How do you know when you’ve met ‘the one’? Can people stay in love forever? What is ‘love’? There are a million books out there that will explain, in excruciating detail, how love works and how to find it. But many of us don’t have the time to read these books! So here is a mini True-False compilation on how to find, recognize, and sustain a loving relationship.
Is attraction objective? What if I’m not an attractive person?
Attraction is subjective, it’s in the eye of the beholder. Keep doing you and someday you’ll find someone that loves you the way you are!
Should I go to bars more so I can meet other single people?
If you like going to bars, then sure! But if you are the type of person that doesn’t really like drinking, then go where your compatible partners are. Join a club for something you are passionate about, go to the gym if you enjoy an active lifestyle, join a book-club if you love to read…. Don’t change your personality to meet new people, or you’ll just keep meeting the wrong new people.
Do similarities attract? Or do opposites attract?
Data shows that relationship longevity correlates with having similarities with your partner. But that doesn’t mean you have to be into the same sports, music, and hobbies. The similarities that are crucial for a lasting relationship are attitudes and beliefs (i.e. similar outlook on life and compatible morals).
Opposites attract when the other person has a personality trait that complements your own (i.e. an introvert may be attracted to an extrovert because they need someone who’s more comfortable in social situations).
Do all successful loving relationships start out as friendships?
Not necessarily, but a friendship must develop alongside the romantic relationship. Remember that a ‘good friendship’ includes help, praise, sympathy, emotional support, advice giving, social ties, and a feeling of belonging. Don’t these also sound like the cornerstones of a healthy romantic relationship? So even if you and your romantic partner do not start off as friends, you should grow together as friends.
Is love at first sight real?
There is some debate about this, but here are some facts to consider. Both positive and negative experiences stimulate a physical arousal (e.g. anxiety, nervousness, tension, excitement, heart palpitations, blushing, accelerated breathing…). Our brains can accidentally simulate a feeling of “love” if the labeling process is strong enough in the moment of physical arousal. This explains the initial feelings of passion (when you feel sexually attracted to another person). But true love grows with time. Only time brings intimacy and commitment, through communication and the development of trust.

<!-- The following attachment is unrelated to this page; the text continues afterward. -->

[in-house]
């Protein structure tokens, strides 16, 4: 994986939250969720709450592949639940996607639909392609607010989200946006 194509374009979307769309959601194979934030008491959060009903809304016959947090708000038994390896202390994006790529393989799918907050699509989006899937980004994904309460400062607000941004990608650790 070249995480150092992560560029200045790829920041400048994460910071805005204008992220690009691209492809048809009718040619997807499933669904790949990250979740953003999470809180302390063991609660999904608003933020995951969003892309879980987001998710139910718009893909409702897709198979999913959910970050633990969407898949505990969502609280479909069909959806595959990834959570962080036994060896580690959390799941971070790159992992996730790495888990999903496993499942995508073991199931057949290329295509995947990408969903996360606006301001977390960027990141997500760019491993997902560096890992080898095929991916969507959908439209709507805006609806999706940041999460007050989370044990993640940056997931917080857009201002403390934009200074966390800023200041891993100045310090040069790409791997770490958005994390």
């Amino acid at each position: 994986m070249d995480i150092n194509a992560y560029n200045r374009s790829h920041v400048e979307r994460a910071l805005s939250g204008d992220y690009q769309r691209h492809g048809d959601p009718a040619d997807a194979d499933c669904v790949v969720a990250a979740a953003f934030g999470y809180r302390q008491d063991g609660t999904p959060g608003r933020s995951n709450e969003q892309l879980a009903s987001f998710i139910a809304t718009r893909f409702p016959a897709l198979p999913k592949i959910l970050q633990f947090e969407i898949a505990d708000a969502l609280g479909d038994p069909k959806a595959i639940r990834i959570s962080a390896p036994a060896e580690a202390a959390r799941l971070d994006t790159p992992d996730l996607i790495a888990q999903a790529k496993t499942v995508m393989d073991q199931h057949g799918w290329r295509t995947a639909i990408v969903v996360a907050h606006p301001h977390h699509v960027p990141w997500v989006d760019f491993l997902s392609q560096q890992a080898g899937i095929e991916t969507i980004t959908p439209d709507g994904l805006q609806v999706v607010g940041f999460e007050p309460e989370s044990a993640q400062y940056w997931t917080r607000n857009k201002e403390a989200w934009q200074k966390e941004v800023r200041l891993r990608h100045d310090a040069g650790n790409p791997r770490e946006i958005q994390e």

What is the number one way to ensure a successful relationship?
Well the short answer is, there is no ‘one way’ because relationships are complex and change over time. However, “successful communication” is undeniably an extremely important foundation to all successful relationships. The term “successful communication” was put in quotes because there are right and wrong ways to communicate. Remember that “Successful communication” is open, realistic, tactful, caring, and valued – and it takes practice!
And don’t forget:
1) Learn to calm down first.
2) Validate your partner’s perspectives.
3) Learn to speak and listen non-defensively.
I think the hardest part about understanding how to attain “love” is that there is so much misinformation floating around; it’s hard to know what’s real when movies and TV shows seem to mimic reality. I would be lying if I said I had never compared my relationships to those on TV. But I have to remind myself that movies and shows are meant to entertain us, they were not created to mimic reality. In fact, Reality TV Shows are even worse than fiction because so many of the situations are either fabricated by writers or only a reflection of what a person would do while on camera. It’s all fake, real love is so much better! Real love is validating and reassuring. So if you celebrated Valentine’s Day with a loved-one, I think now is the perfect time to talk to them about how to deepen your friendship so your romance can stand the test of time.
Draft and Concept Written by:
Gianna De Keles
**Clinical information extracted from, “Becoming Aware: A Text/Workbook for Human Relations and Personal Adjustment.”
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